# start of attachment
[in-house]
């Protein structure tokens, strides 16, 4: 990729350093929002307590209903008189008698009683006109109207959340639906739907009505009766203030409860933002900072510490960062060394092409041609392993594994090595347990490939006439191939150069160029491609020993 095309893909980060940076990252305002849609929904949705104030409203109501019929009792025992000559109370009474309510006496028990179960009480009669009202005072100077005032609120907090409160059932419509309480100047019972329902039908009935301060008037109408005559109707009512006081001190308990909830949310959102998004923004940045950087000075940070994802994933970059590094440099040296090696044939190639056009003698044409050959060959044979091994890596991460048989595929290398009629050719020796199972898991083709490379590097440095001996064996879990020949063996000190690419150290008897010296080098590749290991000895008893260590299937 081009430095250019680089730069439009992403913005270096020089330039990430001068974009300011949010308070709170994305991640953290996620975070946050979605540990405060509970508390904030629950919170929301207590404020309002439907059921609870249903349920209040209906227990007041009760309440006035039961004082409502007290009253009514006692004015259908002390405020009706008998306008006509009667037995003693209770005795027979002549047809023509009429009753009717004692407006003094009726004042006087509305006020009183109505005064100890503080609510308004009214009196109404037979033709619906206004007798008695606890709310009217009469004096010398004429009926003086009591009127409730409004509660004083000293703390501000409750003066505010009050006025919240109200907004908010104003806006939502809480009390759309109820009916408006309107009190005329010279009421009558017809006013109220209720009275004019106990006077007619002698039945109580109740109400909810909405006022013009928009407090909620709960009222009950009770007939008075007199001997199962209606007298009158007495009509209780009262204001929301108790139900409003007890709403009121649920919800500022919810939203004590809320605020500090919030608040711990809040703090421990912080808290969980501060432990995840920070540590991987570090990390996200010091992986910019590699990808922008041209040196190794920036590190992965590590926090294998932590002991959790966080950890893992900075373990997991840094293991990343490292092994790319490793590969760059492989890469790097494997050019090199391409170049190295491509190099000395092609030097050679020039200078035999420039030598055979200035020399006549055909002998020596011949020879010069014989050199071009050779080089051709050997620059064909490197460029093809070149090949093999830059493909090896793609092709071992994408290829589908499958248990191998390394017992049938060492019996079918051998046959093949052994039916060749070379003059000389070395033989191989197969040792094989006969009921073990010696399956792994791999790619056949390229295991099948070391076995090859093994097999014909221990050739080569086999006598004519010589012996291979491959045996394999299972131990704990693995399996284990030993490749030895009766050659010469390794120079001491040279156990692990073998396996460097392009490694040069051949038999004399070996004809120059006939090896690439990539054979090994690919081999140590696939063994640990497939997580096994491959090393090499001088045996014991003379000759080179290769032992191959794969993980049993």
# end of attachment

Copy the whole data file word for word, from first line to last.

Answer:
[in-house]
């Protein structure tokens, strides 16, 4: 990729350093929002307590209903008189008698009683006109109207959340639906739907009505009766203030409860933002900072510490960062060394092409041609392993594994090595347990490939006439191939150069160029491609020993 095309893909980060940076990252305002849609929904949705104030409203109501019929009792025992000559109370009474309510006496028990179960009480009669009202005072100077005032609120907090409160059932419509309480100047019972329902039908009935301060008037109408005559109707009512006081001190308990909830949310959102998004923004940045950087000075940070994802994933970059590094440099040296090696044939190639056009003698044409050959060959044979091994890596991460048989595929290398009629050719020796199972898991083709490379590097440095001996064996879990020949063996000190690419150290008897010296080098590749290991000895008893260590299937 081009430095250019680089730069439009992403913005270096020089330039990430001068974009300011949010308070709170994305991640953290996620975070946050979605540990405060509970508390904030629950919170929301207590404020309002439907059921609870249903349920209040209906227990007041009760309440006035039961004082409502007290009253009514006692004015259908002390405020009706008998306008006509009667037995003693209770005795027979002549047809023509009429009753009717004692407006003094009726004042006087509305006020009183109505005064100890503080609510308004009214009196109404037979033709619906206004007798008695606890709310009217009469004096010398004429009926003086009591009127409730409004509660004083000293703390501000409750003066505010009050006025919240109200907004908010104003806006939502809480009390759309109820009916408006309107009190005329010279009421009558017809006013109220209720009275004019106990006077007619002698039945109580109740109400909810909405006022013009928009407090909620709960009222009950009770007939008075007199001997199962209606007298009158007495009509209780009262204001929301108790139900409003007890709403009121649920919800500022919810939203004590809320605020500090919030608040711990809040703090421990912080808290969980501060432990995840920070540590991987570090990390996200010091992986910019590699990808922008041209040196190794920036590190992965590590926090294998932590002991959790966080950890893992900075373990997991840094293991990343490292092994790319490793590969760059492989890469790097494997050019090199391409170049190295491509190099000395092609030097050679020039200078035999420039030598055979200035020399006549055909002998020596011949020879010069014989050199071009050779080089051709050997620059064909490197460029093809070149090949093999830059493909090896793609092709071992994408290829589908499958248990191998390394017992049938060492019996079918051998046959093949052994039916060749070379003059000389070395033989191989197969040792094989006969009921073990010696399956792994791999790619056949390229295991099948070391076995090859093994097999014909221990050739080569086999006598004519010589012996291979491959045996394999299972131990704990693995399996284990030993490749030895009766050659010469390794120079001491040279156990692990073998396996460097392009490694040069051949038999004399070996004809120059006939090896690439990539054979090994690919081999140590696939063994640990497939997580096994491959090393090499001088045996014991003379000759080179290769032992191959794969993980049993």